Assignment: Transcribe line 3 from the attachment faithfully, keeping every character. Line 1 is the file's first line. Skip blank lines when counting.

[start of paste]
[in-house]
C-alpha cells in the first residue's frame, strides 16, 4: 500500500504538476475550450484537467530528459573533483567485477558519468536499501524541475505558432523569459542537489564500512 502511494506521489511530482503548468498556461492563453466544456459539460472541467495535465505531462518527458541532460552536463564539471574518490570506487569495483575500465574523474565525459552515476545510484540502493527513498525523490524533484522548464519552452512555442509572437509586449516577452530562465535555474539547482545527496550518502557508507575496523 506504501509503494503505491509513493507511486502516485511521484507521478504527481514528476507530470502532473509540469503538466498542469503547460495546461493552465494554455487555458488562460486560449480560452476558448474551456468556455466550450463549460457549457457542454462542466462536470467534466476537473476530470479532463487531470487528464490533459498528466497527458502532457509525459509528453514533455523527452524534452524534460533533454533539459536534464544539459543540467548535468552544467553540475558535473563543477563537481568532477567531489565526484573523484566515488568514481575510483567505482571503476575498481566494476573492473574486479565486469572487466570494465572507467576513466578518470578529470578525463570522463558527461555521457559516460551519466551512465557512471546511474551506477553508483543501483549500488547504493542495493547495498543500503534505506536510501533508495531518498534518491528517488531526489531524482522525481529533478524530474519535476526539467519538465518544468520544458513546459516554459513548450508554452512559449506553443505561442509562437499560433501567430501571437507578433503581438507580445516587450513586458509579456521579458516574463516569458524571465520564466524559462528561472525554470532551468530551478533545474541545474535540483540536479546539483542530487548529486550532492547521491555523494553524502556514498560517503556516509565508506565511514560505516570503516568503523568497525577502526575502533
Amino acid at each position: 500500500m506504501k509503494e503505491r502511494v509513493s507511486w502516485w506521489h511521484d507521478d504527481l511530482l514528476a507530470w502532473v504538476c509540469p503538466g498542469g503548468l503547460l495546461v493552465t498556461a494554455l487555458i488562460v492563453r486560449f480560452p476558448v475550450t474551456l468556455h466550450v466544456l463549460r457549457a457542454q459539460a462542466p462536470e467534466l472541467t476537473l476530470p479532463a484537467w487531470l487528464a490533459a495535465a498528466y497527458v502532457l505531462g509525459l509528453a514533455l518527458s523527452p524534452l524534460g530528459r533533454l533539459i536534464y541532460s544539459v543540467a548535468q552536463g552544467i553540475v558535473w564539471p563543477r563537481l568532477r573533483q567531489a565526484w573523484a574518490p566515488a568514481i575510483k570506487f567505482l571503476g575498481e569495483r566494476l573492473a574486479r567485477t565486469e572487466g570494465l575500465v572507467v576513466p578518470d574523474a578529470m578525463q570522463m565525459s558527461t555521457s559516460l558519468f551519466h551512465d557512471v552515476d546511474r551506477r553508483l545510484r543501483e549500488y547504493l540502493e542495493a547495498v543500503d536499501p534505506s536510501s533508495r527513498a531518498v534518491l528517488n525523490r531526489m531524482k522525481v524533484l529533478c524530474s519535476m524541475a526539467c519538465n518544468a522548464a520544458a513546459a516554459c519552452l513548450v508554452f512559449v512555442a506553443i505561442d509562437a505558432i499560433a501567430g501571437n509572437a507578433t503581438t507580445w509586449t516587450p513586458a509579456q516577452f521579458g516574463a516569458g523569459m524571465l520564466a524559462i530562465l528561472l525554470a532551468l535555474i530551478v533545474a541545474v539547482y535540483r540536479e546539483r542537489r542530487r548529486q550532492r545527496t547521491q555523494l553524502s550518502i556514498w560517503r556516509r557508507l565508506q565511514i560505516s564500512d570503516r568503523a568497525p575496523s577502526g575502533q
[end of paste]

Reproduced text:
Amino acid at each position: 500500500m506504501k509503494e503505491r502511494v509513493s507511486w502516485w506521489h511521484d507521478d504527481l511530482l514528476a507530470w502532473v504538476c509540469p503538466g498542469g503548468l503547460l495546461v493552465t498556461a494554455l487555458i488562460v492563453r486560449f480560452p476558448v475550450t474551456l468556455h466550450v466544456l463549460r457549457a457542454q459539460a462542466p462536470e467534466l472541467t476537473l476530470p479532463a484537467w487531470l487528464a490533459a495535465a498528466y497527458v502532457l505531462g509525459l509528453a514533455l518527458s523527452p524534452l524534460g530528459r533533454l533539459i536534464y541532460s544539459v543540467a548535468q552536463g552544467i553540475v558535473w564539471p563543477r563537481l568532477r573533483q567531489a565526484w573523484a574518490p566515488a568514481i575510483k570506487f567505482l571503476g575498481e569495483r566494476l573492473a574486479r567485477t565486469e572487466g570494465l575500465v572507467v576513466p578518470d574523474a578529470m578525463q570522463m565525459s558527461t555521457s559516460l558519468f551519466h551512465d557512471v552515476d546511474r551506477r553508483l545510484r543501483e549500488y547504493l540502493e542495493a547495498v543500503d536499501p534505506s536510501s533508495r527513498a531518498v534518491l528517488n525523490r531526489m531524482k522525481v524533484l529533478c524530474s519535476m524541475a526539467c519538465n518544468a522548464a520544458a513546459a516554459c519552452l513548450v508554452f512559449v512555442a506553443i505561442d509562437a505558432i499560433a501567430g501571437n509572437a507578433t503581438t507580445w509586449t516587450p513586458a509579456q516577452f521579458g516574463a516569458g523569459m524571465l520564466a524559462i530562465l528561472l525554470a532551468l535555474i530551478v533545474a541545474v539547482y535540483r540536479e546539483r542537489r542530487r548529486q550532492r545527496t547521491q555523494l553524502s550518502i556514498w560517503r556516509r557508507l565508506q565511514i560505516s564500512d570503516r568503523a568497525p575496523s577502526g575502533q